Cyprus Mail

Qatar Airways could grow to 255 routes depending on aircraft deliveries

qatar airways

Qatar Airways could expand its number of destinations to more than 255 from 170 currently under plans for rapid growth, but its ability to do so depends on the delivery of additional aircraft, the Gulf carrier’s chief executive said on Monday.

Qatar Airways CEO Akbar Al Baker told reporters at a press conference during the Arabian Travel Market conference in Dubai that the airline had plans to expand to 190 routes, but added that still more destinations were possible.

“We could add maybe 85 or 90 destinations depending on the aircraft deliveries,” Qatar Airways CEO Akbar Al Baker told reporters.

The airline expects planemakers Boeing (BA.N) and Airbus (AIR.PA) to begin delivering soon, he said. Previously he said delivery delays had prompted the airline to make conservative growth plans.

Airbus in March reinstated an order for 73 aircraft from Qatar Airways which it had revoked during a major legal dispute over damage to the surface of grounded A350s.

The airline and planemaker settled the dispute in February, and Al Baker expects to begin receiving the aircraft in the “not too distant future”.

Qatar Airways is also experiencing delayed delivery of Boeing 787 and 777X planes, Al Baker added. He said the 787 delays had been caused by “unnecessary” concerns raised by the US Federal Aviation Administration (FAA).

Boeing in February temporarily halted delivery of new 787 aircraft to conduct additional analysis of a fuselage component amid the FAA’s concerns.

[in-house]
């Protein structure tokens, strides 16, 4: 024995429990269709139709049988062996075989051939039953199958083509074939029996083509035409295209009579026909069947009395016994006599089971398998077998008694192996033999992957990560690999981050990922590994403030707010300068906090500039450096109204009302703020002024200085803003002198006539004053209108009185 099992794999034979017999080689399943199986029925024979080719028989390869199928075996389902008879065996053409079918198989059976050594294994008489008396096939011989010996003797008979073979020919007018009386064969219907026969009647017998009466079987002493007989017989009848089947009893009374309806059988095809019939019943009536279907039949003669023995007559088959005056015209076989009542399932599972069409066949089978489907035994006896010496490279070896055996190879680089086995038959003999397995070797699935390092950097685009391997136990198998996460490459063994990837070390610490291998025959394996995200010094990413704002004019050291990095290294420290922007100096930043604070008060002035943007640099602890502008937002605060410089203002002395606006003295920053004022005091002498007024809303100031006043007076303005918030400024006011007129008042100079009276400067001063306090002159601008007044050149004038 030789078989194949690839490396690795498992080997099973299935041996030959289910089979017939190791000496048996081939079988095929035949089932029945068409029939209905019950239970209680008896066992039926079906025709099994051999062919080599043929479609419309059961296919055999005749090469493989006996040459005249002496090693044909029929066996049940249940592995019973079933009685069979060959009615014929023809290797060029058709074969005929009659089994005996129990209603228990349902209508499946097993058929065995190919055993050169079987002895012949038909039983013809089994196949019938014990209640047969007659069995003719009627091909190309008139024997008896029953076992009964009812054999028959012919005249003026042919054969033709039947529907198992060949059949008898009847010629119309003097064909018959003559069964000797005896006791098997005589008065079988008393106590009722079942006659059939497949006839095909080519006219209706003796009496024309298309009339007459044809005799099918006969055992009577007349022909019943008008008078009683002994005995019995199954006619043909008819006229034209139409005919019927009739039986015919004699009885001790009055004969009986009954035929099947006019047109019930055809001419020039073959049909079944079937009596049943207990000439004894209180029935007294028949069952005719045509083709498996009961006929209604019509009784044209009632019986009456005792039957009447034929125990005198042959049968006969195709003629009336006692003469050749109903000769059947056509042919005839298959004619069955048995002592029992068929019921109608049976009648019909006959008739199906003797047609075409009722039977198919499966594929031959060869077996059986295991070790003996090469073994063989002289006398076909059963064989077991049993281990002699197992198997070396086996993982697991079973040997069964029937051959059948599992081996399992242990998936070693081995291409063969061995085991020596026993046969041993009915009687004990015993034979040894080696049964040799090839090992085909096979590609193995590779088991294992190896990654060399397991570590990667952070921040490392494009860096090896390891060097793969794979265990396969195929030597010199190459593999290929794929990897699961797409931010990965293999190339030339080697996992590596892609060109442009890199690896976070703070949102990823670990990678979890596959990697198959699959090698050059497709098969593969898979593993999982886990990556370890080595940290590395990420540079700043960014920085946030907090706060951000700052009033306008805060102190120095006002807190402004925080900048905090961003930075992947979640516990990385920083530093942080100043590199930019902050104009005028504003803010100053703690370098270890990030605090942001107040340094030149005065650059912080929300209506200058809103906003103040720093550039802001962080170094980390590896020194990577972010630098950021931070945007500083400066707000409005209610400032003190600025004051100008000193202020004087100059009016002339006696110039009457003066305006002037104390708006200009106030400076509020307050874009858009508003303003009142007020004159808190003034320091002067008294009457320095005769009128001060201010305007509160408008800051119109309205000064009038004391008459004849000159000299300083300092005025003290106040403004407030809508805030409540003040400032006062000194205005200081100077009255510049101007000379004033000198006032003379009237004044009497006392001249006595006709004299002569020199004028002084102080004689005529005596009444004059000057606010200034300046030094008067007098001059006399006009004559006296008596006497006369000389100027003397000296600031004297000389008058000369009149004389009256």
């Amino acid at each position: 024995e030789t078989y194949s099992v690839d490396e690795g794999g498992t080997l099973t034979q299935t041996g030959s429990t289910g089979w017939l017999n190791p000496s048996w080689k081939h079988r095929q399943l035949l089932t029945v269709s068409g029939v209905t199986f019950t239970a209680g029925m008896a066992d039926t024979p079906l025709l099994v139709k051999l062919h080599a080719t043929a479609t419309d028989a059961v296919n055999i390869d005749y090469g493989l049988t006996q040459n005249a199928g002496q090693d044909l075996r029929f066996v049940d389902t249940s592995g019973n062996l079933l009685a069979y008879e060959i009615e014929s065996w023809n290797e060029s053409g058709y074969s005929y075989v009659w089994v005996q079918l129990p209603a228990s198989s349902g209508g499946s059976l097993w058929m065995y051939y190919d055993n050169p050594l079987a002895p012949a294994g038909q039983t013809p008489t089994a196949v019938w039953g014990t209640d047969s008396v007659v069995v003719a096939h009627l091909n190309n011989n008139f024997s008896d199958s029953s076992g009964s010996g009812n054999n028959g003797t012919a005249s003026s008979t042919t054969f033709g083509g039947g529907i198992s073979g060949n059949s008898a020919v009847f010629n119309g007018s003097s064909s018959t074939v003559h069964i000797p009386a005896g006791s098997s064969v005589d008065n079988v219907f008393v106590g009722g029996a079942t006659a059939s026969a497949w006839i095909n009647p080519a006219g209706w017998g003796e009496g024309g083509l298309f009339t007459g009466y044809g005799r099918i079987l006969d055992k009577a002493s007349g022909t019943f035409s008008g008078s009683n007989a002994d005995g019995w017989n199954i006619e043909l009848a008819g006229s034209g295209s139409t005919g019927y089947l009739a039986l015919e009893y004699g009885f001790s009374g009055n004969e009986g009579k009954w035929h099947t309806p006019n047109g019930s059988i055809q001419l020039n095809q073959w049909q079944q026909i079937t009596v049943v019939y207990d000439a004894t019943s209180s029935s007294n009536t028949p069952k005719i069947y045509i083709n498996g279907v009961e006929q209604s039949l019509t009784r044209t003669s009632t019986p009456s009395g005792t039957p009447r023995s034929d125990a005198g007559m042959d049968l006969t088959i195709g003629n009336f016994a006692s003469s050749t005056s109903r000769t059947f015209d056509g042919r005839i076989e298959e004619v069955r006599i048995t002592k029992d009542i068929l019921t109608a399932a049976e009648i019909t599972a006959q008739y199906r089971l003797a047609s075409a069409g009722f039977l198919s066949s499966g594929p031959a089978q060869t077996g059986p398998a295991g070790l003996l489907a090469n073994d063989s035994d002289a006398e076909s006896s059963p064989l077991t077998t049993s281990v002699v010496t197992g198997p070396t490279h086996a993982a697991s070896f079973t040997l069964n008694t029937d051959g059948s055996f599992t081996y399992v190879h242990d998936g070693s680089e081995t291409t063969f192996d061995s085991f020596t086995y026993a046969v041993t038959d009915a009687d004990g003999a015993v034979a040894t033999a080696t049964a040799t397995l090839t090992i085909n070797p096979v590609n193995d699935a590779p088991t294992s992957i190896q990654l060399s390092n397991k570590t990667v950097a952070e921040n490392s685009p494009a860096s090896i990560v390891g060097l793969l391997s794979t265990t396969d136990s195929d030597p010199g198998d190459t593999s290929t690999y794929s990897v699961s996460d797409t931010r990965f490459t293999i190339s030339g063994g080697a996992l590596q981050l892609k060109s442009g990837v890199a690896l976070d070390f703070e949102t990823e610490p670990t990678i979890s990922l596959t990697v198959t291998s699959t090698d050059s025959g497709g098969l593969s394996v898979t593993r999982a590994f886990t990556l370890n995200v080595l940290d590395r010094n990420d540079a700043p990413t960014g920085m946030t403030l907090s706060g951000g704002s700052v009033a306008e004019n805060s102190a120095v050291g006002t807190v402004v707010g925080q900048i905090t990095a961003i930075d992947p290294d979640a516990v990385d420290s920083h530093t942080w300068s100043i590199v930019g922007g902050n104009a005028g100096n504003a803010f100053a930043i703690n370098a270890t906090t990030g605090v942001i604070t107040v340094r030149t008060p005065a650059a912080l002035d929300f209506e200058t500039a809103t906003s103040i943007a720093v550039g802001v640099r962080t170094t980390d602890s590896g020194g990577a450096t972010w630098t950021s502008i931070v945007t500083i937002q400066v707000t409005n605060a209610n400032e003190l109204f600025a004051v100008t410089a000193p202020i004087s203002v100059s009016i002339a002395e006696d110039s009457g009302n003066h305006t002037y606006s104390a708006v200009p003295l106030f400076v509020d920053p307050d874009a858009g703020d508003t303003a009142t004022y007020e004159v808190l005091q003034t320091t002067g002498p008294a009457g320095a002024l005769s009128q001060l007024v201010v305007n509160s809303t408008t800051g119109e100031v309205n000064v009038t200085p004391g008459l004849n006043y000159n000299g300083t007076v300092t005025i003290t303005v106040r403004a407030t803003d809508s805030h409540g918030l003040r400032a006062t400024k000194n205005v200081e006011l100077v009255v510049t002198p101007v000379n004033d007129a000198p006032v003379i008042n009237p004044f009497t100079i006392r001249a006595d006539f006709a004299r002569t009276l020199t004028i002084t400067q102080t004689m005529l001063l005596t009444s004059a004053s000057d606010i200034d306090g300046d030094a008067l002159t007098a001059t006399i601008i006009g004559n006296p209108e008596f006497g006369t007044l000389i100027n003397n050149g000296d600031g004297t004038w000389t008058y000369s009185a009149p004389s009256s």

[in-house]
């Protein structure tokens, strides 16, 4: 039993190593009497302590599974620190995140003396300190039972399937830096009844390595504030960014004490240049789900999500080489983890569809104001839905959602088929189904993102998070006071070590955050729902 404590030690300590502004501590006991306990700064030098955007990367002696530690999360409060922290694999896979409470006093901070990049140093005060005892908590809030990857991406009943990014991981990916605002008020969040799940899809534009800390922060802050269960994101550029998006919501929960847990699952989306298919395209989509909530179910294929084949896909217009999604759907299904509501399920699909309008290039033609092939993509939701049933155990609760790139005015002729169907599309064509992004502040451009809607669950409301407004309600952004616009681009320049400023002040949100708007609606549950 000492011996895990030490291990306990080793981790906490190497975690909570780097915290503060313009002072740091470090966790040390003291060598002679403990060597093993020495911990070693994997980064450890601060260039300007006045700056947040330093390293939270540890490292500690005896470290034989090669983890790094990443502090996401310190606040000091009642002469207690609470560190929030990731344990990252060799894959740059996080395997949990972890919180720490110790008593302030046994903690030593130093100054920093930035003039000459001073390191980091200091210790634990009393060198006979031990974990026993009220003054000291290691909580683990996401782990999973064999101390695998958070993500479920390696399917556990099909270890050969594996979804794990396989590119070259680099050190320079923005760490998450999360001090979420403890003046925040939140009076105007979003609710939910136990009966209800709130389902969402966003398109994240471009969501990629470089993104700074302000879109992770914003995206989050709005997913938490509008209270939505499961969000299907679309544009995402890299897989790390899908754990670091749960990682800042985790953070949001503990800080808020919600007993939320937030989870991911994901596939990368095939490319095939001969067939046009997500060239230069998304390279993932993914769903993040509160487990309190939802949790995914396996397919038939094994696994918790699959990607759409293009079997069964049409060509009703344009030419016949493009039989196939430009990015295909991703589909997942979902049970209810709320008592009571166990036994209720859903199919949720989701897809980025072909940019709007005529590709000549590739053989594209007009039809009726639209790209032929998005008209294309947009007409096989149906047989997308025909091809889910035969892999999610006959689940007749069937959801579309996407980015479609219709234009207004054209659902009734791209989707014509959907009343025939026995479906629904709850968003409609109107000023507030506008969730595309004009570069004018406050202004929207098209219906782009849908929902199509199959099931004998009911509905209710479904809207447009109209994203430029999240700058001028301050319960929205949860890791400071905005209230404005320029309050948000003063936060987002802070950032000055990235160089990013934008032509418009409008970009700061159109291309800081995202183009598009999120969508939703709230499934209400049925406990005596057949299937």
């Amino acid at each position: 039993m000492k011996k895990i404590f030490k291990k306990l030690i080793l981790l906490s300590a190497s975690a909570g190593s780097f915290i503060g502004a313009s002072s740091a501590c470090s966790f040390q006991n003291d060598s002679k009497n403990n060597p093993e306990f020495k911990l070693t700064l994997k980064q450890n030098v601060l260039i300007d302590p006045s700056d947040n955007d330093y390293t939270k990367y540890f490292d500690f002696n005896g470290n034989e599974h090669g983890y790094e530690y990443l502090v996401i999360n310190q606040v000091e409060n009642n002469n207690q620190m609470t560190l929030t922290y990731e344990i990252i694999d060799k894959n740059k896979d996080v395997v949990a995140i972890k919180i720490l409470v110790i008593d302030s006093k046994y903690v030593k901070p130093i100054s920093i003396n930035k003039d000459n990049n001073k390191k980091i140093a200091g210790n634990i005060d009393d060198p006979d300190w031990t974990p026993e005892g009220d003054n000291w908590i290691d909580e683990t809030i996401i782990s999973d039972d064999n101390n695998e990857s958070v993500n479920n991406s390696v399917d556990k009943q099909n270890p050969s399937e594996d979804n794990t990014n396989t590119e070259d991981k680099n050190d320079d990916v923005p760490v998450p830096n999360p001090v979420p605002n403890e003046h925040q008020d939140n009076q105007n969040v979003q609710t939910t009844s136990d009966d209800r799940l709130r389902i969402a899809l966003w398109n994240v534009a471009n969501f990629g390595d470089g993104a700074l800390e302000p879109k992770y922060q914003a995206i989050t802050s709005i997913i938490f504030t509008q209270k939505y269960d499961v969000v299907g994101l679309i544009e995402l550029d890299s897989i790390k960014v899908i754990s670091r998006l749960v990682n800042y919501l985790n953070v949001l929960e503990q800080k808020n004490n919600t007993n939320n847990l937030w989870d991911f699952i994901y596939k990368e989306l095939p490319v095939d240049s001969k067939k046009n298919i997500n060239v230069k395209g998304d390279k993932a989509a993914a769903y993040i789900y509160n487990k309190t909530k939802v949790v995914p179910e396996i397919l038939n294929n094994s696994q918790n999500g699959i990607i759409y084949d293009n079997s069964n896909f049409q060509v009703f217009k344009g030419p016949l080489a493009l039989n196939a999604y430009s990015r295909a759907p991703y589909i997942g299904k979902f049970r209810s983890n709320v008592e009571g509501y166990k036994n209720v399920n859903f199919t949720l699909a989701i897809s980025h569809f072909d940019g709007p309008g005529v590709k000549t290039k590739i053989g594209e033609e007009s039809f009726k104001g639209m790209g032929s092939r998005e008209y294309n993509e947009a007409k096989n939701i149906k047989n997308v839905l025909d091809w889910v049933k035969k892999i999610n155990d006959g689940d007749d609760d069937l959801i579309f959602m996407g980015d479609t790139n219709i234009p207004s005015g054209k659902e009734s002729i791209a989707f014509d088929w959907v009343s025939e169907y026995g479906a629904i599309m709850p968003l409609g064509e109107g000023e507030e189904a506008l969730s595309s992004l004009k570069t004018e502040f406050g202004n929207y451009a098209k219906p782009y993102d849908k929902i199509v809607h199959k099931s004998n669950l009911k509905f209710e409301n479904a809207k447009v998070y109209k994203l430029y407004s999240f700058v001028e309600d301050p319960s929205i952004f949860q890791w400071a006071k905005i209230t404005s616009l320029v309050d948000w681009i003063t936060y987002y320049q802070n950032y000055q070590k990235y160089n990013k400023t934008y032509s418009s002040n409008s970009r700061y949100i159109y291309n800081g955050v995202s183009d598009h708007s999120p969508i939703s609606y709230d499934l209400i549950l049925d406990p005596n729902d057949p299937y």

Al Baker said he looked forward to cooperating with Riyadh Air, Saudi Arabia’s newly announced national airline, which aims to compete head-to-head with regional carriers like Qatar Airways.

“There is a lot of business around for everybody… We will cooperate with them and support them,” he said. He later told reporters that Qatar Airways could pursue codeshares or exchanges of technical assistance with the new airline.

High energy prices have not dented passenger demand for travel at Qatar Airways, where load factors, a measure of capacity utilisation, are in the “high 80s” Al Baker told reporters.

The airline spent $2.4 billion more than it had budgeted on fuel in 2022, he said. It had taken steps to shield customers from higher energy prices, but warned that it is “not an unlimited cushion”.

Al Baker said the carrier was “fighting with oil companies” to scale up the production of sustainable aviation fuel (SAF) in order to bring the price down to affordable levels.

The airline aims to adopt the fuel, which has the potential to reduce its carbon footprint, or to use it in combination with conventional fuel.

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